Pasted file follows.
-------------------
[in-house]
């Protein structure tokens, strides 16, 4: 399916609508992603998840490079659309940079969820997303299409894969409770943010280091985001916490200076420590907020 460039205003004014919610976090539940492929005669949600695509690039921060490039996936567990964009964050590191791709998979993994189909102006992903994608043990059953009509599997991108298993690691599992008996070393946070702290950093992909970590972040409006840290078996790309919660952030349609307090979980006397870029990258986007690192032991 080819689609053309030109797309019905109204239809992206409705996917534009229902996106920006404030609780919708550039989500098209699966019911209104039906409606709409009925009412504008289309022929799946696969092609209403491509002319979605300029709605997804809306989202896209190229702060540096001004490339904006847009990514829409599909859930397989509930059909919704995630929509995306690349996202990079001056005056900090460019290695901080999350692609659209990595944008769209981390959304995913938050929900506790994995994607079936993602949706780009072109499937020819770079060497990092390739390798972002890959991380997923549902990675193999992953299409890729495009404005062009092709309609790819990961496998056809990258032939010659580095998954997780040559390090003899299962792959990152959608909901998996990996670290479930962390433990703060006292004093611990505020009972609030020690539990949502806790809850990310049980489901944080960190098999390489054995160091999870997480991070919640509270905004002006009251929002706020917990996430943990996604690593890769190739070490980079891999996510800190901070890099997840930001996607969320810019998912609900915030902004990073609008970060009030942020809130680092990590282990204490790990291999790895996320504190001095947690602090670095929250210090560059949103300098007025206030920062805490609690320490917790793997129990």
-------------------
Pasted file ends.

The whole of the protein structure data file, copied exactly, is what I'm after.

[in-house]
């Protein structure tokens, strides 16, 4: 399916609508992603998840490079659309940079969820997303299409894969409770943010280091985001916490200076420590907020 460039205003004014919610976090539940492929005669949600695509690039921060490039996936567990964009964050590191791709998979993994189909102006992903994608043990059953009509599997991108298993690691599992008996070393946070702290950093992909970590972040409006840290078996790309919660952030349609307090979980006397870029990258986007690192032991 080819689609053309030109797309019905109204239809992206409705996917534009229902996106920006404030609780919708550039989500098209699966019911209104039906409606709409009925009412504008289309022929799946696969092609209403491509002319979605300029709605997804809306989202896209190229702060540096001004490339904006847009990514829409599909859930397989509930059909919704995630929509995306690349996202990079001056005056900090460019290695901080999350692609659209990595944008769209981390959304995913938050929900506790994995994607079936993602949706780009072109499937020819770079060497990092390739390798972002890959991380997923549902990675193999992953299409890729495009404005062009092709309609790819990961496998056809990258032939010659580095998954997780040559390090003899299962792959990152959608909901998996990996670290479930962390433990703060006292004093611990505020009972609030020690539990949502806790809850990310049980489901944080960190098999390489054995160091999870997480991070919640509270905004002006009251929002706020917990996430943990996604690593890769190739070490980079891999996510800190901070890099997840930001996607969320810019998912609900915030902004990073609008970060009030942020809130680092990590282990204490790990291999790895996320504190001095947690602090670095929250210090560059949103300098007025206030920062805490609690320490917790793997129990």